The fellow conducted focus groups with stakeholders and structured interviews with 320 mothers living in the abovementioned regions who gave birth in Zugdidi and Batumi between June and September of 2007. Gabrichidze compared three female target groups, those who:
- Were in the database of people living under poverty line;
- Were not in the database but applied for a "voucher" that covers delivery expenses;
- Did not apply for any assistance from the state and paid all the expenses related to child delivery themselves.
According to the findings, the general population is aware of the health benefits envisages by SAP, however, the level of awareness is rather low: only 57% of patients in Batumi and 60% in Zugdidi knew that a voucher for free medical service fully covers all the expenses related to child delivery; the rest of the respondents thought that the voucher only partially covers costs.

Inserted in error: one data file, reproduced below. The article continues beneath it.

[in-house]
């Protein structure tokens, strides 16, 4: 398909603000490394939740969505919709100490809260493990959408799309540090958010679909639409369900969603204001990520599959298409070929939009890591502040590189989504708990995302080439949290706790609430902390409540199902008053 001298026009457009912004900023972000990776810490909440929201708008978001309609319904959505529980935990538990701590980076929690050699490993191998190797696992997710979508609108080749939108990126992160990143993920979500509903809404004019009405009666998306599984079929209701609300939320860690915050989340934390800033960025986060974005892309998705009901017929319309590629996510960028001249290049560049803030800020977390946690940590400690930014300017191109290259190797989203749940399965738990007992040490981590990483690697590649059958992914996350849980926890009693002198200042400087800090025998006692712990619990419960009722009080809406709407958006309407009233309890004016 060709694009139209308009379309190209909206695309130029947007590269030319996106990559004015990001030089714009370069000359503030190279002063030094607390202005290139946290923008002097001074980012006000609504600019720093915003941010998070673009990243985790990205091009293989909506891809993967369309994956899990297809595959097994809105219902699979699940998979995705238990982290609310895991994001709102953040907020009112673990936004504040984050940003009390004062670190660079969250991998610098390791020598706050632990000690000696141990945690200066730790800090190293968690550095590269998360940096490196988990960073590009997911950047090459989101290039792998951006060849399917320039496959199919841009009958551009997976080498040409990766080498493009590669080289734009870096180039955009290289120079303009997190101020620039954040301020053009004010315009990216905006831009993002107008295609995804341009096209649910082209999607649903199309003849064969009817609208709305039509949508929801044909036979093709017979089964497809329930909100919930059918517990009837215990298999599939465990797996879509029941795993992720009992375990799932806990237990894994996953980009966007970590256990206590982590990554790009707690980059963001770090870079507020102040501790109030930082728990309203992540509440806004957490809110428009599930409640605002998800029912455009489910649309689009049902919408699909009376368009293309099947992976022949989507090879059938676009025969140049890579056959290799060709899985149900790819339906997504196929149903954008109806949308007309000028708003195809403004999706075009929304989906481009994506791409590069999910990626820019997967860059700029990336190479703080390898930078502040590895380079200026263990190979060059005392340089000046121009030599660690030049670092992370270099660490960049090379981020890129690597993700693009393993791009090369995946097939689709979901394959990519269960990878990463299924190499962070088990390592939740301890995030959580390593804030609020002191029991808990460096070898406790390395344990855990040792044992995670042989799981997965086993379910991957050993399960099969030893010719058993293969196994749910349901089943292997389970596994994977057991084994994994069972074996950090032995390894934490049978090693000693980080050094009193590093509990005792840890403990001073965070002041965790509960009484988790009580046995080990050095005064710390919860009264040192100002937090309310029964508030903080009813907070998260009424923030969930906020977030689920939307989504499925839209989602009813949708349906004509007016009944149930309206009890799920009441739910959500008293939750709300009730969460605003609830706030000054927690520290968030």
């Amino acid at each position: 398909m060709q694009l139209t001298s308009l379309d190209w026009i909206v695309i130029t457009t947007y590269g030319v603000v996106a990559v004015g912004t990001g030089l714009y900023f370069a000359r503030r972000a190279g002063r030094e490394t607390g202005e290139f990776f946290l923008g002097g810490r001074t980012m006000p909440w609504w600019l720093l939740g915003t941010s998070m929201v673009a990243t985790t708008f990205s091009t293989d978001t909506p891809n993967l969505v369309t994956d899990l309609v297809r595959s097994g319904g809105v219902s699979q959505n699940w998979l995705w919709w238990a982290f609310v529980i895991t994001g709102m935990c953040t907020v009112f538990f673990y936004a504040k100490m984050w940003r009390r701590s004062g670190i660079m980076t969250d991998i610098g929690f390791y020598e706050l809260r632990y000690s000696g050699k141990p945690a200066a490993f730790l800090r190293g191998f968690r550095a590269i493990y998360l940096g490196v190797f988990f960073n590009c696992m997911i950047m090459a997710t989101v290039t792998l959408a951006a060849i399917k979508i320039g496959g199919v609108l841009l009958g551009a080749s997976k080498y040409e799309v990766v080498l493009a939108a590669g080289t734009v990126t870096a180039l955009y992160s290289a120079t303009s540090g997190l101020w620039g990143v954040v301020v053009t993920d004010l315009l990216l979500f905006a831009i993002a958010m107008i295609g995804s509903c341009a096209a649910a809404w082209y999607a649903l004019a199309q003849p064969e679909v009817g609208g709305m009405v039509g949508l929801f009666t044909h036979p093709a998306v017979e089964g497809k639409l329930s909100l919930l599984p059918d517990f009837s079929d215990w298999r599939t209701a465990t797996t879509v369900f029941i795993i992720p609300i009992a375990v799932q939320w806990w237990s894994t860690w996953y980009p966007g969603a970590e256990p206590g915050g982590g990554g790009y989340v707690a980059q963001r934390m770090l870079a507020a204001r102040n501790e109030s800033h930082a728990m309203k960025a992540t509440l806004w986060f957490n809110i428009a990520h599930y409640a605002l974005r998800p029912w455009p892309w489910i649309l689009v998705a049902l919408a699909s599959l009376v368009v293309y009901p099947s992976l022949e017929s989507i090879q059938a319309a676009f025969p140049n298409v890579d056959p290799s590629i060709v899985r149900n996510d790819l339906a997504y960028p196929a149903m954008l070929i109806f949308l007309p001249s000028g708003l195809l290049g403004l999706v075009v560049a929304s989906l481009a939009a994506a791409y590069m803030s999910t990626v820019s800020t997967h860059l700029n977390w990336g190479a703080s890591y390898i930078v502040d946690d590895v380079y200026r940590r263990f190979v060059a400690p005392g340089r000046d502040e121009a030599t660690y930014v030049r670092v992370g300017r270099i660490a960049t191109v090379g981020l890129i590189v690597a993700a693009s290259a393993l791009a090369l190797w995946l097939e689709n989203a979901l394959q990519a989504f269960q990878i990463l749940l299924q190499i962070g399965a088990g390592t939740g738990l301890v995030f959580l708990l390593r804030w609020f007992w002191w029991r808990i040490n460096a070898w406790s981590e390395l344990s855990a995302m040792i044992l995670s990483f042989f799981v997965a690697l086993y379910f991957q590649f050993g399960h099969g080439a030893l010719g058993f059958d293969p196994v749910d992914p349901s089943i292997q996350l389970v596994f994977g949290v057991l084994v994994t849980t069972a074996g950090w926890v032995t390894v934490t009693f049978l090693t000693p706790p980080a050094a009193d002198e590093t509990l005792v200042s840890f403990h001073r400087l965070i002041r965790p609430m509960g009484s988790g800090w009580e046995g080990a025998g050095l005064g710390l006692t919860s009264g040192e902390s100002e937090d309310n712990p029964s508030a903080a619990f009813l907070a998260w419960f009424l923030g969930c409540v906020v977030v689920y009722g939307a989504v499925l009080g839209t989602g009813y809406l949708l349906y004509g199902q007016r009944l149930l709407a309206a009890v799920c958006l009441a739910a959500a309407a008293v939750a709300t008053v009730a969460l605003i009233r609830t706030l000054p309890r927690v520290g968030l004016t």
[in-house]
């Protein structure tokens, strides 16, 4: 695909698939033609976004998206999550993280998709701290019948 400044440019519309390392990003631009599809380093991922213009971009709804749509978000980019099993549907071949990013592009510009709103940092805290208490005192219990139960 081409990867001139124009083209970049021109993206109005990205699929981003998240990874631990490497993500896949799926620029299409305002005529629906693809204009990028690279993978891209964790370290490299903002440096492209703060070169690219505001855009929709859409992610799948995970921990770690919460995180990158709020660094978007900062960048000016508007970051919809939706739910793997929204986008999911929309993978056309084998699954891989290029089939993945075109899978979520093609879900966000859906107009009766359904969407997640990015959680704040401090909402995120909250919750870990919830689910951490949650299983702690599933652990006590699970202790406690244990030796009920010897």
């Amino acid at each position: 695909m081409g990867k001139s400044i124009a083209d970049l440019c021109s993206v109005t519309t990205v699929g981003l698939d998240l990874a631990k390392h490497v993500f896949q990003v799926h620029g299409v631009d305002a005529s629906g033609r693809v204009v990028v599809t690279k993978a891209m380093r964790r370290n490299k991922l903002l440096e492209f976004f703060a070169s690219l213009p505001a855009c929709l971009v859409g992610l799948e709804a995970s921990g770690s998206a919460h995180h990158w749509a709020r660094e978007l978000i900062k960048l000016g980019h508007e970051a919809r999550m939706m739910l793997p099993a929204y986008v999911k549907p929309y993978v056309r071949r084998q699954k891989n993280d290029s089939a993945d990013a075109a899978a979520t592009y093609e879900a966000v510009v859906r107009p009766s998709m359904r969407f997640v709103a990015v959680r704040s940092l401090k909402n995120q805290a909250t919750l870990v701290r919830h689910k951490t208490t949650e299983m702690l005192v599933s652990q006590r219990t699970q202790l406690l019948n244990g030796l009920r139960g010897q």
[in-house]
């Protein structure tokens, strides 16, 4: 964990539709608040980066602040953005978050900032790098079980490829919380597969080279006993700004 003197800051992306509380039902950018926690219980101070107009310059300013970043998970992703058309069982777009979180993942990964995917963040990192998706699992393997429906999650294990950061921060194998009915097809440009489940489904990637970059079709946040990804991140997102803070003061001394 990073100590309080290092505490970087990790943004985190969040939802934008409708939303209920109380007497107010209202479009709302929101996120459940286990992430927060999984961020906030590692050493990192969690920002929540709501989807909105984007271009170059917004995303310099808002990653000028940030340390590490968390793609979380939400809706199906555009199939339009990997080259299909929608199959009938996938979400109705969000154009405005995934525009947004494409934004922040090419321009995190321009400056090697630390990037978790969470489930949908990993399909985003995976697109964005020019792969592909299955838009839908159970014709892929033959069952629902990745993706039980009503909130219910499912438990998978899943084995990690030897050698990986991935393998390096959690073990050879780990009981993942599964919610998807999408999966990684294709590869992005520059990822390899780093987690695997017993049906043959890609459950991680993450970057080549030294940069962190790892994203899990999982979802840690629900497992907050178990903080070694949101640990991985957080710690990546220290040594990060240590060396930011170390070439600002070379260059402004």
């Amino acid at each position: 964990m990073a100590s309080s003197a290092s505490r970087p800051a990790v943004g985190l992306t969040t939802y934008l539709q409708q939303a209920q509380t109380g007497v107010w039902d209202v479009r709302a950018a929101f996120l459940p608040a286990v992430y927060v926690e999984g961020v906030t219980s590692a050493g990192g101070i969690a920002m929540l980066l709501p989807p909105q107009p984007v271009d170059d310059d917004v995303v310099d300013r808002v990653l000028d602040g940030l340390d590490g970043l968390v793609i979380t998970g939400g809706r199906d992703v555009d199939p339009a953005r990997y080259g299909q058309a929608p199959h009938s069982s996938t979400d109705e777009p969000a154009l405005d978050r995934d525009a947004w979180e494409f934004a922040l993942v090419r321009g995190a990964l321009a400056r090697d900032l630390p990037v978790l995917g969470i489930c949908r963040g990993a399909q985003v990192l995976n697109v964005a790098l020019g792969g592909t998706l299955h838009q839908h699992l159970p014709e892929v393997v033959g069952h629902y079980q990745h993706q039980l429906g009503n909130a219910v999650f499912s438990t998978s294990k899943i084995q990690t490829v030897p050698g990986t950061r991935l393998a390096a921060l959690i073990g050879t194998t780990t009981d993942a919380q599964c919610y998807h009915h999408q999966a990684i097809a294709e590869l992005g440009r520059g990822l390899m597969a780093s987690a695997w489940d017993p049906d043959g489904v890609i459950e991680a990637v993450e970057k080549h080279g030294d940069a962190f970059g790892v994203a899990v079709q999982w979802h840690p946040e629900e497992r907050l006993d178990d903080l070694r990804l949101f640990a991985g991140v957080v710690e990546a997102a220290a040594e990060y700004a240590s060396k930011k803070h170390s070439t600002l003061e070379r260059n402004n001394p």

The main reasons for mothers not using the State Assistance were the regulations of the program. The study showed that trust in health care professionals was the lowest in this last group, those that paid all for themselves. So that people (curiously even those in need of the social assistance program) preferred to pay money for child birth, rather than visit doctors and health care service provides unknown to them. The respondents from the first group were most satisfied with medical service, while the ones from the second and third groups were more dissatisfied with out of pocket payment and financial affordability of the program.
According to doctors and social agents, very often comparatively rich pregnant women request voucher from the State; as the fellow recommends, the government should introduce more strict criteria for identifying beneficiaries of this group (or completely abolish it) and direct funds to the people that really need such assistance.
The full report is also available on the CRRC-Georgia website.